There are three popular resets (soft, warm, and hard) that you will most likely be doing, although there are countless more different resets that can be performed, depending on your device.
I have created a video performing some of the resets in my How To perform resets posting.
Added Oct 17, 2006: As well, the second installment of the How to perform factory resets is now also posted. Keep in mind that that “factory reset” is pretty much the “hard reset” which wipes out all data and restores the Palm device back to factory, out of the box settings. This may be the last resort to clear out whatever is causing the problems, rreset loops and crashes for those with the newer NVFS devices.
Whenever you experience a crash on the Palm. Or suddenly, the Palm has become unresponsive, or strange things start to happen, or any taps or button pressing doesn’t work, you may need to perform a soft reset. Doing this in most cases will restore the palm back to its previous state. This is similar to the Ctrl-Alt-Delete in Windows, or the quick reboot or pressing the Reset button on the computer. The soft reset stops everything that was running and resets the Palm to start back up again, something similar to doing a reboot in Windows, or pressing any reset button in an electronic device.
Reset hole in the Zire 71
To perform a soft reset, simply poke one end of an unfolded paper clip (or a similar object that can fit) into the RESET hole (usually located at the back of the Palm device). Sometimes with Palms that have a slider, the RESET hole can only be accessed if the slider is out, exposing the RESET hole that is normally hidden.
To find out where the RESET hole is located on your device, check out Palm’s knowledgebase article here.
Also, check out my How To series posting on performing the resets which also includes links to videos where I’ve shown how to do the various resets.
Sometimes, when a soft reset doesn’t cure a problem, you may want to try a warm reset. A warm reset is similar to booting up a Windows computer in Safe Mode, which only loads the absolute necessary files required to load the Palm and bypasses a lot of other settings and files. Just like in Safe Mode, you can easily delete whatever application or files is causing the problem and then have the palm working fine again.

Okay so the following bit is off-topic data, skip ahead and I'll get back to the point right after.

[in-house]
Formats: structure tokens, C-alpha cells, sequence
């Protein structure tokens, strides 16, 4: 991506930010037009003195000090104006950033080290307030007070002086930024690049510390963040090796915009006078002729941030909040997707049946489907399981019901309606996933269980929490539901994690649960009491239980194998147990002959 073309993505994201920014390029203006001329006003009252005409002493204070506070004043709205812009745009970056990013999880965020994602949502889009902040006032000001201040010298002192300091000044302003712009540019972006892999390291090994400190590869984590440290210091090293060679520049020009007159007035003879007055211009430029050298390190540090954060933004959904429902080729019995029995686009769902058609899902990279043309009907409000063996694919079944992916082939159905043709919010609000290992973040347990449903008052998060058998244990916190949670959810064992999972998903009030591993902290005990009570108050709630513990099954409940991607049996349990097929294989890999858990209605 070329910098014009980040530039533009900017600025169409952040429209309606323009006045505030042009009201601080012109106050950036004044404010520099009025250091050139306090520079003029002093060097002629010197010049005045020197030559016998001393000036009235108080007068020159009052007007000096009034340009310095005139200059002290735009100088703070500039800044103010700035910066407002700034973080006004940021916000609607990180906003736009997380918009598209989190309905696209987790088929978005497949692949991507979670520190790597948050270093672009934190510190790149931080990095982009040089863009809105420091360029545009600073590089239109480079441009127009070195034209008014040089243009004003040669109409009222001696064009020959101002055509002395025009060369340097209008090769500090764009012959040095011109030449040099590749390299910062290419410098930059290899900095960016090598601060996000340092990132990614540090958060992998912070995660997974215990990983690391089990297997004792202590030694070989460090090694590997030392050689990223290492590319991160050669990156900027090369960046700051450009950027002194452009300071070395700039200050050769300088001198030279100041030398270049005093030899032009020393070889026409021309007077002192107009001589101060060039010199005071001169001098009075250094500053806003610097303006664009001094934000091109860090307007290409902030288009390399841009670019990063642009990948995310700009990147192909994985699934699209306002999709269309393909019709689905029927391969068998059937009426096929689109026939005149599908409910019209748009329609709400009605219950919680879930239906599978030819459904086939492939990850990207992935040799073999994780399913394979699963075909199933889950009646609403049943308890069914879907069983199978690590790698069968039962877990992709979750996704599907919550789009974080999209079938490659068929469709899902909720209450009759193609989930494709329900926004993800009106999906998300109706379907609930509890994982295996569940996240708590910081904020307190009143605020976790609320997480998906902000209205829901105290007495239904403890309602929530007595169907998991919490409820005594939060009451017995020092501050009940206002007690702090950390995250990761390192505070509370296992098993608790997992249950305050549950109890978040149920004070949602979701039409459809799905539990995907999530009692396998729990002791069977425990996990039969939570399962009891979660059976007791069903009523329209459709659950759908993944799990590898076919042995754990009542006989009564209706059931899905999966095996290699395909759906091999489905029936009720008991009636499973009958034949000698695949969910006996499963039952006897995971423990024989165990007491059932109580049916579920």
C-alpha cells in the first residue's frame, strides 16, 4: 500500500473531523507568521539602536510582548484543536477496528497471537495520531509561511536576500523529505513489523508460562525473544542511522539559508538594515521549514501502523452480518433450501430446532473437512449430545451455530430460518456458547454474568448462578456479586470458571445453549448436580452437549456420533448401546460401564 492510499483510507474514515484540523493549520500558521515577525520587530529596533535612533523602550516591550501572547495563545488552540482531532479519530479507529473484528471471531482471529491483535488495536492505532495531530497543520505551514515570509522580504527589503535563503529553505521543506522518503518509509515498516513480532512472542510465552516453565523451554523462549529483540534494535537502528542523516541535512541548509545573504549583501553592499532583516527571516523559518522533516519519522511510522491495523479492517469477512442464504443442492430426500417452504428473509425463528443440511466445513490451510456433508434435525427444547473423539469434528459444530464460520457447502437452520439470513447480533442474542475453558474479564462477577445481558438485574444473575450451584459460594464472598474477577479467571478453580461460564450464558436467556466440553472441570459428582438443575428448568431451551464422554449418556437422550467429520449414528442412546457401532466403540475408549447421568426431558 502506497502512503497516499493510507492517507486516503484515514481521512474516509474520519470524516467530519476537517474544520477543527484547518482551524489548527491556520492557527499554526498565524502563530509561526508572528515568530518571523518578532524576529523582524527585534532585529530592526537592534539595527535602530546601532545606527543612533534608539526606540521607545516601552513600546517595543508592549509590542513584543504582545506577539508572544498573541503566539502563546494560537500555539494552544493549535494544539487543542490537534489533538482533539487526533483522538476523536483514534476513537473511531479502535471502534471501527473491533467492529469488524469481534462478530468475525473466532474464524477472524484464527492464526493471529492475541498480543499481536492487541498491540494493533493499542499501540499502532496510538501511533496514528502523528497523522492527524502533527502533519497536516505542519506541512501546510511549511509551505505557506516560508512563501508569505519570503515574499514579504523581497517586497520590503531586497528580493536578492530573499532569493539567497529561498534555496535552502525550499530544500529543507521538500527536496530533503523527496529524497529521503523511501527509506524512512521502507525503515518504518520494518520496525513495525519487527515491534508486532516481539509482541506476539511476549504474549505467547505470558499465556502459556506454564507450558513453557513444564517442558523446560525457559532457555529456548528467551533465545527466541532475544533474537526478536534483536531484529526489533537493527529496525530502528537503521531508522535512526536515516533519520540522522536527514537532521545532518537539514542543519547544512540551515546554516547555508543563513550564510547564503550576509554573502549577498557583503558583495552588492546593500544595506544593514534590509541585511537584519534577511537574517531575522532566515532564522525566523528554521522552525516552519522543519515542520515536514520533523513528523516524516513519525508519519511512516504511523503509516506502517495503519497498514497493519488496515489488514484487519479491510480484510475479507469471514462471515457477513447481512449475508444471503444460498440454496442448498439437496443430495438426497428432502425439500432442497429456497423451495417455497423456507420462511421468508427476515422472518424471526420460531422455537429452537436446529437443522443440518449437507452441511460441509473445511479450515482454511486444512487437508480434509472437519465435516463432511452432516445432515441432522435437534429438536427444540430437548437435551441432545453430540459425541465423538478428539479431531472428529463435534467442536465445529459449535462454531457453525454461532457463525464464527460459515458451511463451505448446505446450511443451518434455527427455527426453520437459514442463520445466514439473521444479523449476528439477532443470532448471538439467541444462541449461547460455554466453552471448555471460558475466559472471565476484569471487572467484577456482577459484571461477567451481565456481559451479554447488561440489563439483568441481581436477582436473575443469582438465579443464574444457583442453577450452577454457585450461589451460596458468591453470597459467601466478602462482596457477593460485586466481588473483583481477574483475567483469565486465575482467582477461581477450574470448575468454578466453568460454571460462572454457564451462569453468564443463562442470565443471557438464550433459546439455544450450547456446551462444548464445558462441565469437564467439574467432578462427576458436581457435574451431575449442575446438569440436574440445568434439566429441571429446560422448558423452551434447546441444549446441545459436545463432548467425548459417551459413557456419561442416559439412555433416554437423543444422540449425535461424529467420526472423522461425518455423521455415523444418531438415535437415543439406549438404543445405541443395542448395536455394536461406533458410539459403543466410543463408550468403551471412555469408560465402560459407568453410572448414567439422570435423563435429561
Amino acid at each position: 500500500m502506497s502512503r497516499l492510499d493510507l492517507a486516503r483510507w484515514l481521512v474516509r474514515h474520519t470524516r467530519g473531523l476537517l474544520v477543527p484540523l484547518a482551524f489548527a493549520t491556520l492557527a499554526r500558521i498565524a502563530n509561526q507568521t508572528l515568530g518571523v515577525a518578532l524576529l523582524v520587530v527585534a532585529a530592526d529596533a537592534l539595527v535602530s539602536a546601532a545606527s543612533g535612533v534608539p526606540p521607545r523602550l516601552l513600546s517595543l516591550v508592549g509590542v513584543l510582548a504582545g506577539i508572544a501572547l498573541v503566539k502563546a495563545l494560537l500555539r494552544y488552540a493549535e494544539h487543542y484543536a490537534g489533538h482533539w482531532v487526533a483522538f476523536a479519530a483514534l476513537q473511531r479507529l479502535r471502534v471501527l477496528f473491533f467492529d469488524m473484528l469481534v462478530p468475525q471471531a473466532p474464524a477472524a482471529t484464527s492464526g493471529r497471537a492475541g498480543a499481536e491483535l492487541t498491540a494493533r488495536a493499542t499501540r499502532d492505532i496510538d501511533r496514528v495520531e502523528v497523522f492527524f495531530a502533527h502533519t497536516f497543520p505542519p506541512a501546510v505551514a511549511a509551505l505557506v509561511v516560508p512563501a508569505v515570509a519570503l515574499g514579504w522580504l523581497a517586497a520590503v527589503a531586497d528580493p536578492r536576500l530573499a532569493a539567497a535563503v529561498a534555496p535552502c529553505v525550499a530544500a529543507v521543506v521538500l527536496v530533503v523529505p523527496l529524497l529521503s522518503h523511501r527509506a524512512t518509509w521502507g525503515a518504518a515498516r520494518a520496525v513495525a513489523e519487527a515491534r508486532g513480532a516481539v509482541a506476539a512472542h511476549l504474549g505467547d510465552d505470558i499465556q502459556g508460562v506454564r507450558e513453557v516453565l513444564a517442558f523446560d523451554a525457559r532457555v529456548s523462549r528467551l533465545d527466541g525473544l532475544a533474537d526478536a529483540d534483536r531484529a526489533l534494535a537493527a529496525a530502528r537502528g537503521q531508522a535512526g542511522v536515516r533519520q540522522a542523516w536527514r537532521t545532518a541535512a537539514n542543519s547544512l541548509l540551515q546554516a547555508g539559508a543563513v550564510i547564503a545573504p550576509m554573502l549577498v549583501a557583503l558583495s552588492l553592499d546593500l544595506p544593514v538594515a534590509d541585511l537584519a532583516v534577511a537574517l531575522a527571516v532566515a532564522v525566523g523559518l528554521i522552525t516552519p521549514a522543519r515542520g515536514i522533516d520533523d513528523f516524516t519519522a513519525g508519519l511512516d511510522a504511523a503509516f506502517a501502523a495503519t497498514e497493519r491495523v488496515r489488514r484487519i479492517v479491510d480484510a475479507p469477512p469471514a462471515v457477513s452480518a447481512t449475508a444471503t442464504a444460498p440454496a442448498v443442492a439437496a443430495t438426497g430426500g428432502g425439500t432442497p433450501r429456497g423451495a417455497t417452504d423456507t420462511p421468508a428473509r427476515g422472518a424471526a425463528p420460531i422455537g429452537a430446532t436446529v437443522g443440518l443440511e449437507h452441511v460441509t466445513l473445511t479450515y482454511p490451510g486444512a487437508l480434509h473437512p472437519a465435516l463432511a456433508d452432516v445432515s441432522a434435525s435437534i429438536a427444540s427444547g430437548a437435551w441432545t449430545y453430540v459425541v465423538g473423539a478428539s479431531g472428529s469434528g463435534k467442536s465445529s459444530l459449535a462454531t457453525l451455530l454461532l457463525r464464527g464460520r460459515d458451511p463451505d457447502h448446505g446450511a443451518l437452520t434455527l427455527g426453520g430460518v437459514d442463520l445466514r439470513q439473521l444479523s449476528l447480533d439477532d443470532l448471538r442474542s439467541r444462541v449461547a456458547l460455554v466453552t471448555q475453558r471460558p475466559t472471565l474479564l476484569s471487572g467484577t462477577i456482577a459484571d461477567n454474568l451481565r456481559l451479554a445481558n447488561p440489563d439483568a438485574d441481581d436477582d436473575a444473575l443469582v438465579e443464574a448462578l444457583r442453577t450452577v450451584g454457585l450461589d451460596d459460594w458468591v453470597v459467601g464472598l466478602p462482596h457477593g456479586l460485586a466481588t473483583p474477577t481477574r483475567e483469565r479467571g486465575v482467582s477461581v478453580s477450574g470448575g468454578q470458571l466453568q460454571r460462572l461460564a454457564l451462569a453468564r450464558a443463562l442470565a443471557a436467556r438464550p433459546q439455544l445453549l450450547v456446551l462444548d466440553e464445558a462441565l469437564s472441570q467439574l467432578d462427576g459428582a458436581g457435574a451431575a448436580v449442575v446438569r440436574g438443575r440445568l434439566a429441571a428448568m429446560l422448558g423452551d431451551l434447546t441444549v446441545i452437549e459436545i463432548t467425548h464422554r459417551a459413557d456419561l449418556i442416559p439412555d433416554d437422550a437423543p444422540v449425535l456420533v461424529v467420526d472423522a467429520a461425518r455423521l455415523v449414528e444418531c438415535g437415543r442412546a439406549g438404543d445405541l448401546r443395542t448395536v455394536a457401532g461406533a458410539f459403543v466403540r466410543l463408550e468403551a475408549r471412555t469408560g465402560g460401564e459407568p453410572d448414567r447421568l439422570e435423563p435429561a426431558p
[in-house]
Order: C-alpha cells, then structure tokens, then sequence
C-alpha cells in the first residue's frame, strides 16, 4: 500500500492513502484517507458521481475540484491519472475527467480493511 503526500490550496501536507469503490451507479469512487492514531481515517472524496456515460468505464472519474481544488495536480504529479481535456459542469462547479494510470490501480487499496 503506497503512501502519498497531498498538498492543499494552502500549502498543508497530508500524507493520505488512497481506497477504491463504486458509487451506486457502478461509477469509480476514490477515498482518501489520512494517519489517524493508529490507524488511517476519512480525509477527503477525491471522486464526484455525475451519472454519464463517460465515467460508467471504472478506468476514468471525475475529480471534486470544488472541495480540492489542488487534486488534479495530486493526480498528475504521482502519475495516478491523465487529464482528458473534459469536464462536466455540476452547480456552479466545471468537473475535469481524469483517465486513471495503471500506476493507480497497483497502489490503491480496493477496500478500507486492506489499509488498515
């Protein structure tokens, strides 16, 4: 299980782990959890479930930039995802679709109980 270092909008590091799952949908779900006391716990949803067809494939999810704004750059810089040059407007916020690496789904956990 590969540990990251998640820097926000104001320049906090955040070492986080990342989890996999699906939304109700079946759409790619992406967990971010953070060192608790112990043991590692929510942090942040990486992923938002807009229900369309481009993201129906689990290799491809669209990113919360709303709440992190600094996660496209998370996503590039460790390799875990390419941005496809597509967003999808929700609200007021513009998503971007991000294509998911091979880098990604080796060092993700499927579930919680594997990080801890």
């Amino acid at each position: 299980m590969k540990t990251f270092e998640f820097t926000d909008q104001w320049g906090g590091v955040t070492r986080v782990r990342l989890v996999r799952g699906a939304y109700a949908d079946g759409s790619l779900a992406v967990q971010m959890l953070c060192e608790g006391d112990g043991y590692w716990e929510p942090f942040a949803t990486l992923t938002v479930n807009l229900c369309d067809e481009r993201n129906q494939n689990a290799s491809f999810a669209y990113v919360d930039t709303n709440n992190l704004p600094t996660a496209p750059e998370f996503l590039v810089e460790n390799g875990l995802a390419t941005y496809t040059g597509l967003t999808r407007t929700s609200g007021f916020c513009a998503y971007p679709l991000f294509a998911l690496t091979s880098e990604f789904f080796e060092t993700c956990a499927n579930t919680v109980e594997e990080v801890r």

Press up on the D-Pad button
To perform a warm reset, press the “up” button on your D-Pad, or the 5-way navigator/joystick button and hold it while you poke the unfolded paper clip or similar object in the RESET hole. Don’t release the up button until you see the Palm splash logo, and then release it.
When you have tried both soft and warm resets and have exhausted all other methods in trying to fix the problem, the hard reset may be your last option. But before you do a hard reset, which will wipe all data on your Palm and return it back to the factory state it was in when it was shipped, you may want to try the other ideas I’ve mentioned below regarding dbscan, Stability test and ResetEmu.
The hard reset will wipe everything stored in the Palm including your settings, preferences along with all the files, programs you’ve installed in RAM, returning it back to the default factory setting and state that it was just like when you first opened your Palm. Most times, a hard reset will solve the crash problems but it will mean that you will need to re-install, and re-load your files and programs back in.
Power button on the Zire 71
To perform a hard reset, press down on the Power button and keep it held down while you poke the unfolded paper clip or similar object into the RESET hole. Keep the Power button held down until you see the Palm splash logo come up. At that time, the Palm will come up with a screen asking for confirmation to erase all data on the Palm.
The confirmation screen for a hard reset
Press “up” on the button that represents the “up” direction on the D-Pad, or 5-way navigator/joystick. If done correctly, the Palm should return back to its factory settings. Check to make sure that all your installed programs and files are no longer available in the launcher. If they are still there, you have not performed the hard reset correctly and most likely did a soft reset. Try again, making sure that you press up to confirm the erasure of all data on the Palm.
More resets for different devices and situations
There are many more resets that can be peformed on the Palm device, depending on the specific model and whether it is of the newer Palms with NVFS which require a different reset to wipe out all data. With the Treo 650, the zero out reset is the TRUE HARD RESET that will restore the Treo back to factory condidtions. I have only discussed the three main popular ones that most Palm users will need to use. You may want to check out these links to find whether your specific Palm device requires a different reset.